Sudan's democratic government fell to Muslim Brotherhood backed extremists who then started their own work in Afghanistan. By the time of the pull-out of the Soviet Union, individuals like Osama bin Laden, Ayman Zawahiri and, later, Zarqawi (a follower of Zawahiri's group that splintered off from MB) would have their basis of operations in Afghanistan. By the end of Reagan's term the US had suffered multiple attacks by Hezbollah, had helped to fund and train al Qaeda (although Saudi Arabian funding, by all accounts, were on a 40:1 basis to US funding which was miniscule beyond Stingers and some basic tactical training), and was seen as the *next* target of radical Islam of both the Shia and Wahabbi side of things.

And it was all going so badly in Vietnam, wasn't it? Without the USSR being able to redirect its economy after a US pull-out, they would either have to continue funding there, which was eating up supplies no end *or* stop supplying the North. The latter, by most accounts, was on the agenda before Tet, which was a major loss for the North, and they were about ready to throw it in when the MSM touted it as a US *defeat*. Even just sitting and repelling attacks for a continued, relatively low death toll, would have caused the USSR to change its stance as it was not winning. The US had an easily expended 'sunk cost' as witness a growing economy, while the USSR was struggling badly, needing to divert 2:1 to 3:1 the amount of its *economy* vice the US. So that 8% global Cold War expenditure by the US was only matched by a 15-25% expenditure by the USSR that was not allowing their economy to expand at all.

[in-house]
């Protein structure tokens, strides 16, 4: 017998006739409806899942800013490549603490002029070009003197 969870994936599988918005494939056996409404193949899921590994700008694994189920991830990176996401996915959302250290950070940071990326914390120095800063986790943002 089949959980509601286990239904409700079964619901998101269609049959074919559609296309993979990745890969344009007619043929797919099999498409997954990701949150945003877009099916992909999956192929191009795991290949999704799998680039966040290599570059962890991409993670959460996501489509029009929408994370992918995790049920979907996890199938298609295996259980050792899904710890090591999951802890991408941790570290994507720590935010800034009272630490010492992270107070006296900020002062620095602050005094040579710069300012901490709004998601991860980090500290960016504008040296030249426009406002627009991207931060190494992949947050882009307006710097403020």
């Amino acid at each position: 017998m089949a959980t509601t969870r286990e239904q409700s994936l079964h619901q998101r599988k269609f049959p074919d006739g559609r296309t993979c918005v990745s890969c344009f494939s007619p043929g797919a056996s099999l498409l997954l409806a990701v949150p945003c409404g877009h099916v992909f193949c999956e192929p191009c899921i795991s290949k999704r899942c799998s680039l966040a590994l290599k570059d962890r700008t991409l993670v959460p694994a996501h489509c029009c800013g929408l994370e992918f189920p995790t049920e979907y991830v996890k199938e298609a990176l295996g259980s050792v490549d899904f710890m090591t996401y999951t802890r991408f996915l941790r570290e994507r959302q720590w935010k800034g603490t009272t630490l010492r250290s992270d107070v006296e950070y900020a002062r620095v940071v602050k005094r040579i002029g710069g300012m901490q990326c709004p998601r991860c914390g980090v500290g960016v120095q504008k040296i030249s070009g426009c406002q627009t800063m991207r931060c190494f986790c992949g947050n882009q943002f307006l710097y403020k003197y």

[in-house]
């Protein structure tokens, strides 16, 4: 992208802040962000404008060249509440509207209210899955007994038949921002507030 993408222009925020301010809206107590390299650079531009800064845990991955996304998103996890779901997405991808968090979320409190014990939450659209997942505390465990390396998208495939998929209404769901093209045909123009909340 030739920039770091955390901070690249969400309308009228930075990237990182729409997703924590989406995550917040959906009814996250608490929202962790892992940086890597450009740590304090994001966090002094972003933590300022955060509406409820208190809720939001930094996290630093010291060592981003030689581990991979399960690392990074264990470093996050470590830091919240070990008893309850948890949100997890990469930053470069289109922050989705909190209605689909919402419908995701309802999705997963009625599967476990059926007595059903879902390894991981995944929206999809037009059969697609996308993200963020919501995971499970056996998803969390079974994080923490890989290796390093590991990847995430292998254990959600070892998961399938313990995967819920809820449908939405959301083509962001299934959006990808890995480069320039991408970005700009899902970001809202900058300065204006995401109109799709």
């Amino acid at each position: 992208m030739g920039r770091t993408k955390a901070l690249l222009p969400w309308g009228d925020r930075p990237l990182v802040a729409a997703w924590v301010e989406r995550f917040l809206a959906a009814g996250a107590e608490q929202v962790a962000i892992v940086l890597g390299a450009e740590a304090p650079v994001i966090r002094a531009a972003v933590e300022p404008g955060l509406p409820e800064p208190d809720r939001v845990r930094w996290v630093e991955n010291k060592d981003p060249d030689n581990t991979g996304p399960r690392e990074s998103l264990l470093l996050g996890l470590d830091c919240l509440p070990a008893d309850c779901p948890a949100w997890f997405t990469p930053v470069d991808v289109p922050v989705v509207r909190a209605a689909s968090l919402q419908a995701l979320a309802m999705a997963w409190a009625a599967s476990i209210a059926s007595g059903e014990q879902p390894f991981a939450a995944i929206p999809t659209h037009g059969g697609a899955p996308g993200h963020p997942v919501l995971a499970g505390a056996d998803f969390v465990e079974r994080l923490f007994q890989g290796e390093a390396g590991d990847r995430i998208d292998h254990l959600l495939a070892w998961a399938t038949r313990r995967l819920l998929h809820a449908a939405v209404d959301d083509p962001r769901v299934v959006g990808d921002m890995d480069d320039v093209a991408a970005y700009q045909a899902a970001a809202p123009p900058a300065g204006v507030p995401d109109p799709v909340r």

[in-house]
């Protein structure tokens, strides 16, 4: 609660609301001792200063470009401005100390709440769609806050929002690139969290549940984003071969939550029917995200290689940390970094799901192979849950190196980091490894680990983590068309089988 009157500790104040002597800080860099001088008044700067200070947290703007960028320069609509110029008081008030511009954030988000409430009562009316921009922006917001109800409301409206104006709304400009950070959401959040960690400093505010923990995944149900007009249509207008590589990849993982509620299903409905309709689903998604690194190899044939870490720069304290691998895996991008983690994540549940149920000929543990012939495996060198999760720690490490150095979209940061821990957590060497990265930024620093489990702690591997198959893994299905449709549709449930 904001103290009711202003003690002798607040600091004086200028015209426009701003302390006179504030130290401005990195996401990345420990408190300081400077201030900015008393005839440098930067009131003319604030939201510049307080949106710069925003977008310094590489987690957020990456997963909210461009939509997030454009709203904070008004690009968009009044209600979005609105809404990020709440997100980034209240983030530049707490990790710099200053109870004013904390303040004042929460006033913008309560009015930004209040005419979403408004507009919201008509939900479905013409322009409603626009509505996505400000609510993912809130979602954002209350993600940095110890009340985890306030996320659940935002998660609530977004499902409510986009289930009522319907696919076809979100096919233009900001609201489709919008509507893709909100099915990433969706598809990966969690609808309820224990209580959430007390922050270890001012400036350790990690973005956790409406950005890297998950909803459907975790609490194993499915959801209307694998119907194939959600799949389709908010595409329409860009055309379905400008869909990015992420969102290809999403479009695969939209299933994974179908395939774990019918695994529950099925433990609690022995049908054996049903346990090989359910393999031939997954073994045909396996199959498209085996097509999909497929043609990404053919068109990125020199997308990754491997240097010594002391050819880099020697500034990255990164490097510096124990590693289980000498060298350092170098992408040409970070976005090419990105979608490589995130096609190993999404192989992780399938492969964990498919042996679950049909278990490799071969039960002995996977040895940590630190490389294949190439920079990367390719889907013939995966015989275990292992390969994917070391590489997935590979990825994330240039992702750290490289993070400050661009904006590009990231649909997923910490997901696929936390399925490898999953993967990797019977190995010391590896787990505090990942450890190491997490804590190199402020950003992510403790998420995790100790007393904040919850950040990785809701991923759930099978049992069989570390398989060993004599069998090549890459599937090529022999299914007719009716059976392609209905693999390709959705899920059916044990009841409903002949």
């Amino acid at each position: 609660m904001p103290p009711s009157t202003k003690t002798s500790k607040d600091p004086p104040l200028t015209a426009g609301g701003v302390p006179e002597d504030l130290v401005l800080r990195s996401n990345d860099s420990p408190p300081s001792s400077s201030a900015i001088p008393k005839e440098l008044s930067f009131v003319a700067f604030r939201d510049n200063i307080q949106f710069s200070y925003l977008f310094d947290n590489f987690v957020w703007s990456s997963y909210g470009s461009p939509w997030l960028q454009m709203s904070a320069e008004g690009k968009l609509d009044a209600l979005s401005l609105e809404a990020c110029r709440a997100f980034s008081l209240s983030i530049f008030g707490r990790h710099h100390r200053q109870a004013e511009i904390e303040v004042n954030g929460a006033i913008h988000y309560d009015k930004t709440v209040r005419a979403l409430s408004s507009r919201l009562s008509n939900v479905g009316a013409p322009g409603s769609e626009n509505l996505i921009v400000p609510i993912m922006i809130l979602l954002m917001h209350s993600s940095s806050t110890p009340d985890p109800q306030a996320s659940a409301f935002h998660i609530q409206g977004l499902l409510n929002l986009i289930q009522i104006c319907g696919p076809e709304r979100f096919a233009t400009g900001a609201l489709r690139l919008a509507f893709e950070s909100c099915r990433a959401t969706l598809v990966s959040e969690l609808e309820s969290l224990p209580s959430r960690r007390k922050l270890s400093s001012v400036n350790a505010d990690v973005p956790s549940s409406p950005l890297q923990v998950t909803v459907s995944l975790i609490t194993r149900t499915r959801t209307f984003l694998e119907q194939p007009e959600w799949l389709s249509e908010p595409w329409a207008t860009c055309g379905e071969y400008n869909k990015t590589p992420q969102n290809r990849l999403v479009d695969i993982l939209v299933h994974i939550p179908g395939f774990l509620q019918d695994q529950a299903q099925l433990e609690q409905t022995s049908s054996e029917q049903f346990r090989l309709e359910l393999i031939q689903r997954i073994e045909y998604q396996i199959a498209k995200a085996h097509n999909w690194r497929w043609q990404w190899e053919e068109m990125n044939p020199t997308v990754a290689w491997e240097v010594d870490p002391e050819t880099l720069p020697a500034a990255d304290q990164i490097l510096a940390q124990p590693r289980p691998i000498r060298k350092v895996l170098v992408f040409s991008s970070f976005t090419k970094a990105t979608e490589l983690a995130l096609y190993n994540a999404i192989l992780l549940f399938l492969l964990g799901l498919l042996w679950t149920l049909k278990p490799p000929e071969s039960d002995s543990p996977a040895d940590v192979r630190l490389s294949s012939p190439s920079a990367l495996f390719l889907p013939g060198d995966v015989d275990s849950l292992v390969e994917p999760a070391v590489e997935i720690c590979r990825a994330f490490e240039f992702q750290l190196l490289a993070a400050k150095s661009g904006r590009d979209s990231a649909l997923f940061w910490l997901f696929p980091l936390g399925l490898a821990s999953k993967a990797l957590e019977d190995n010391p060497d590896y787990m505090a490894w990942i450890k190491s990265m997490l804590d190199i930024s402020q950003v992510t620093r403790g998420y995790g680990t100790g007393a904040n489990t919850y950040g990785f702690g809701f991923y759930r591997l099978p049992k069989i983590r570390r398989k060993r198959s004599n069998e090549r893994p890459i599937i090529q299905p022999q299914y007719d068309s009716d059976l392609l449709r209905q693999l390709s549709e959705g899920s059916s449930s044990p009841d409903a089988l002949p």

That is the case of the US abandoning 'sunk cost'. Didn't work out too well, given the current state of things.